The new year is just around the corner and that’s when new insurance costs take effect. It is Medicare’s custom to announce the next year’s premiums and other costs at different times. For example, the Centers for Medicare and Medicaid Services published 2023 drug plan information in April and the Part B premium in September. So, if you’re planning a budget or want to know how much you’ll pay, here’s a list of the Medicare premiums and other costs for 2023.
Costs that apply to all beneficiaries
No matter the type of Medicare coverage you have, every beneficiary needs to be aware of these costs.
The standard monthly premium for Part B, medical insurance: This will be $164.90. If you’re already receiving Social Security benefits, the premium comes out of your monthly payment. Otherwise, you have been getting invoices.
Income-related Monthly Adjustment Amount (IRMAA): Higher-income beneficiaries pay more for Part B and Part D, prescription drug coverage.
- The 2023 thresholds will be $97,000 for a single filer and a married individual filing separately, and $194,000 for a married individual filing a joint return.
- After crossing the threshold, the monthly amounts for Part B IRMAA (paid in addition to the standard premium) will be $65.90-$395.60.
- The Part D adjustments (paid along with the drug plan premium) will be $12.20-$76.40.
Part D prescription drug coverage: Whether you have a stand-alone Part D plan or a Medicare Advantage plan with drug coverage, these are some costs.
- The base beneficiary premium will be $32.74. No one actually pays this amount; rather it is the basis of the Part D late enrollment penalty and other drug costs.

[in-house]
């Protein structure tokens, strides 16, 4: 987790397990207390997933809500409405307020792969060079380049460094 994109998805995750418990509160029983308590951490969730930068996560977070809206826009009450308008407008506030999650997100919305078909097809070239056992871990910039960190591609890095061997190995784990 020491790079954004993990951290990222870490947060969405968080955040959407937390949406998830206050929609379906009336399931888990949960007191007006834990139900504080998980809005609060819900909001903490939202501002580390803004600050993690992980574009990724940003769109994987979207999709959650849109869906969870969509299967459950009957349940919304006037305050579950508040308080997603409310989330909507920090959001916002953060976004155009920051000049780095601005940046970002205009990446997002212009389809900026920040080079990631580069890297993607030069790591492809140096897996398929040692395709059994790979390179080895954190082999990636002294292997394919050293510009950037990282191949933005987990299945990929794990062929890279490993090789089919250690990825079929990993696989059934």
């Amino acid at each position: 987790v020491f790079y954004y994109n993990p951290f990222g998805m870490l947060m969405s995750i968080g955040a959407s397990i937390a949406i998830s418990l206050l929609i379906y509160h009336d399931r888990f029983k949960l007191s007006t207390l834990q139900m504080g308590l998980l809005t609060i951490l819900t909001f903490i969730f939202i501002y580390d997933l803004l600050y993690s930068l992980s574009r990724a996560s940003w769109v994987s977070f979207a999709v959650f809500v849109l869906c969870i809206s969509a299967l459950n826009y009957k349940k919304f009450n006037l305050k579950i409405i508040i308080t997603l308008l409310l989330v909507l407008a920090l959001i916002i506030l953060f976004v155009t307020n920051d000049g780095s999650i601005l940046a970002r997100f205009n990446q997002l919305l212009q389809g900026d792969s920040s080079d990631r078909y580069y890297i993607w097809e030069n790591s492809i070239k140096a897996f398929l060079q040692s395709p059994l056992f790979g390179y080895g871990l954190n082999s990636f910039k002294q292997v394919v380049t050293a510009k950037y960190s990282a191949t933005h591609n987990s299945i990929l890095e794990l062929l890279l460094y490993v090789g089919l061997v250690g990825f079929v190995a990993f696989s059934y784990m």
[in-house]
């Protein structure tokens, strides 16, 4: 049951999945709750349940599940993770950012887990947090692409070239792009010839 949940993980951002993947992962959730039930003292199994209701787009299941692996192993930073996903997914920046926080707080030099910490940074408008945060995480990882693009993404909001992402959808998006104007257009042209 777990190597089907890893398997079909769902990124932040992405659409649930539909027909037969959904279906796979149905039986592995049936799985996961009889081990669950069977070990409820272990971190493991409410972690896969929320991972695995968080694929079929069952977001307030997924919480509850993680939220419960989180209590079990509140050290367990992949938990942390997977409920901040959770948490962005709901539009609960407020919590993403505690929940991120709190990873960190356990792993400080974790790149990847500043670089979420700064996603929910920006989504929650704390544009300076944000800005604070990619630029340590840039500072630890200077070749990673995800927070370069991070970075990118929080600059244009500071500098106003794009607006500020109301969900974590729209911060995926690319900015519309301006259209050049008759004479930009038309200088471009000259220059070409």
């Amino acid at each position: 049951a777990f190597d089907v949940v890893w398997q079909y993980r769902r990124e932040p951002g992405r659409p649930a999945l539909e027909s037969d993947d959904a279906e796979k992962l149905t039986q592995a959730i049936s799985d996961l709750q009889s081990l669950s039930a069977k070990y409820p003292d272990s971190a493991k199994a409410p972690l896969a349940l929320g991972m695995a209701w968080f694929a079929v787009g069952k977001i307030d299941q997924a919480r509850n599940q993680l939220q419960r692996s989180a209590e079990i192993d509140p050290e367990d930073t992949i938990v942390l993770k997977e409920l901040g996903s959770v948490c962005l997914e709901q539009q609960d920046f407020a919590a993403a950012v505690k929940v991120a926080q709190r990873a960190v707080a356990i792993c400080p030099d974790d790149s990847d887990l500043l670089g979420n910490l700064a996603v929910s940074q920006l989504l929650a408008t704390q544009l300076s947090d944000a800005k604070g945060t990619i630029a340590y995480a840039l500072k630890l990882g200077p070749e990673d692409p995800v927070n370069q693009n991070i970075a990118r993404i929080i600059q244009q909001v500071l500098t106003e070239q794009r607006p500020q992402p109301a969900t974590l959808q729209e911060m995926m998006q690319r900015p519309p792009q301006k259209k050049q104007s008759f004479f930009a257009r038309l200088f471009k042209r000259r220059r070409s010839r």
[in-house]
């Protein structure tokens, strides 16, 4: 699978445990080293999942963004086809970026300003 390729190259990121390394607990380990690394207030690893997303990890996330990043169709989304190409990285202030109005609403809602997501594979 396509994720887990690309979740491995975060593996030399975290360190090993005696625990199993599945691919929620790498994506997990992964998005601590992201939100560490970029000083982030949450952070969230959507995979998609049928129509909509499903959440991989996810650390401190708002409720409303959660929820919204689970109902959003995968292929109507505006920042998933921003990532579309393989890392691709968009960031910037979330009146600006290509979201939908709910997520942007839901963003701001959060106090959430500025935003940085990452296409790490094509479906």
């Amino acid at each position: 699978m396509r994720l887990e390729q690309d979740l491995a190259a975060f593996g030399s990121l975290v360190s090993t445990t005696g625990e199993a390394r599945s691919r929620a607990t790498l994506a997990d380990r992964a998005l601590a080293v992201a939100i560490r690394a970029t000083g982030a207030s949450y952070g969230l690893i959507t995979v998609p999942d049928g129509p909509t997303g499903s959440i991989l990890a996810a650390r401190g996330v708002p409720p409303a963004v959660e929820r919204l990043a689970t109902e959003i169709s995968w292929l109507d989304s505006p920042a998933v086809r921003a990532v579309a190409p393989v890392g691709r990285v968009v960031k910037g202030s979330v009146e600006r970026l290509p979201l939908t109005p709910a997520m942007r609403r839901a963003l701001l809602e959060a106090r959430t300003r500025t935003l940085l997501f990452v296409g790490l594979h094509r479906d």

- The standard deductible will be $505. Plans can charge any amount, up to the set limit.
- Total drug costs of $4,660 will land you in the Coverage Gap (donut hole).
- Cost-sharing in Catastrophic Coverage will be the greater of $4.15 for most generic medications and $10.35 for other drugs or 5%.
Part A, hospital insurance, premium: Most beneficiaries don’t pay a premium for Part A. That’s because they have worked and paid Medicare taxes for 40 quarters (10 years) or have a spouse who has. However, those who haven’t worked enough pay for Part A.
- Individuals who have worked at least 30 quarters will pay a monthly premium of $278.
- Those with less than 30 quarters will pay $506 every month.
Costs for Original Medicare beneficiaries
These costs apply for those who chose the Original path (Part A and Part B) with or without a Medicare supplement plan (Medigap policy).
- Part A will have a $1,600 deductible for inpatient hospitalizations in 2023. This is not an annual deductible; rather it applies to hospital stays in a 60-day benefit period.
- Getting caught in the revolving hospital door could result in additional copayments. If a person is admitted to the hospital repeatedly (without staying out of it for 60 days) copayments come into play: $400 per day for days 61-90 and $800 per day for days 91-150.
Skilled nursing facility (SNF) stay: Part A covers the first 20 days of an SNF stay. In 2023, the beneficiary will pay $200 a day for days 21-100.
Part B deductible: Beneficiaries are responsible for the first $226 of outpatient services next year. Two physician visits or one MRI generally will meet this deductible.
Medicare supplement insurance costs
- The deductible for a high-deductible Plan F and Plan G will be $2,700.
- The out-of-pocket maximum limit for Plan K will be $6,940 and for Plan L, $3,470.
Medicare Advantage costs
These plans establish their costs – premiums, deductible, copayments, and coinsurance. However, Medicare sets some maximums.
- The maximum out-of-pocket limit will be $8,300 for in-network services and $12,450 for in- and out-of-network combined. Plans can set any limit up to that maximum.
- Medical Savings Account (MSA) plans can have a maximum deductible of $15,750.
There you have the nuts and bolts for next year. When it comes to Medicare, we expect costs to rise. Yet it’s surprising that some costs are dropping – the Part B premium and IRMAA. We may not like higher costs, but the reality is they’re basically unavoidable. We have to pay them. Contrary to what some believe, Medicare is not free.